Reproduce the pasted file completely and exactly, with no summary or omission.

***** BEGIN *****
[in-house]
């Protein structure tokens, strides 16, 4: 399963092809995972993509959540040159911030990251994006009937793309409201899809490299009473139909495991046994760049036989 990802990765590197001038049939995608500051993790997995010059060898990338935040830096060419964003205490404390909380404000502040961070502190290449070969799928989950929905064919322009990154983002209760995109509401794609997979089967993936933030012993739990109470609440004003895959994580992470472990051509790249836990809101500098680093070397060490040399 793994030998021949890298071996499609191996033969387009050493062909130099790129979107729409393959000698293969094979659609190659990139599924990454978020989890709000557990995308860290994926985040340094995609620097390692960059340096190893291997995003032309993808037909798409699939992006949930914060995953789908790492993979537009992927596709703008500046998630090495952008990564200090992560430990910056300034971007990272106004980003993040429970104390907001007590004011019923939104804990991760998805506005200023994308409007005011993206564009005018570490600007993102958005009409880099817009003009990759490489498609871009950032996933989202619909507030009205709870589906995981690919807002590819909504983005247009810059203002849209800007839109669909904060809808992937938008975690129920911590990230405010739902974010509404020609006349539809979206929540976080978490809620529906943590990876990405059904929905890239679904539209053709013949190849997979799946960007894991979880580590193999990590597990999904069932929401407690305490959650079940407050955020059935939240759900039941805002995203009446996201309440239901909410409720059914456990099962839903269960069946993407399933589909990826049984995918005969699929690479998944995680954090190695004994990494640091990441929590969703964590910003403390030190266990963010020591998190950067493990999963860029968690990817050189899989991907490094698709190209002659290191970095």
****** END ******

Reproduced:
[in-house]
């Protein structure tokens, strides 16, 4: 399963092809995972993509959540040159911030990251994006009937793309409201899809490299009473139909495991046994760049036989 990802990765590197001038049939995608500051993790997995010059060898990338935040830096060419964003205490404390909380404000502040961070502190290449070969799928989950929905064919322009990154983002209760995109509401794609997979089967993936933030012993739990109470609440004003895959994580992470472990051509790249836990809101500098680093070397060490040399 793994030998021949890298071996499609191996033969387009050493062909130099790129979107729409393959000698293969094979659609190659990139599924990454978020989890709000557990995308860290994926985040340094995609620097390692960059340096190893291997995003032309993808037909798409699939992006949930914060995953789908790492993979537009992927596709703008500046998630090495952008990564200090992560430990910056300034971007990272106004980003993040429970104390907001007590004011019923939104804990991760998805506005200023994308409007005011993206564009005018570490600007993102958005009409880099817009003009990759490489498609871009950032996933989202619909507030009205709870589906995981690919807002590819909504983005247009810059203002849209800007839109669909904060809808992937938008975690129920911590990230405010739902974010509404020609006349539809979206929540976080978490809620529906943590990876990405059904929905890239679904539209053709013949190849997979799946960007894991979880580590193999990590597990999904069932929401407690305490959650079940407050955020059935939240759900039941805002995203009446996201309440239901909410409720059914456990099962839903269960069946993407399933589909990826049984995918005969699929690479998944995680954090190695004994990494640091990441929590969703964590910003403390030190266990963010020591998190950067493990999963860029968690990817050189899989991907490094698709190209002659290191970095």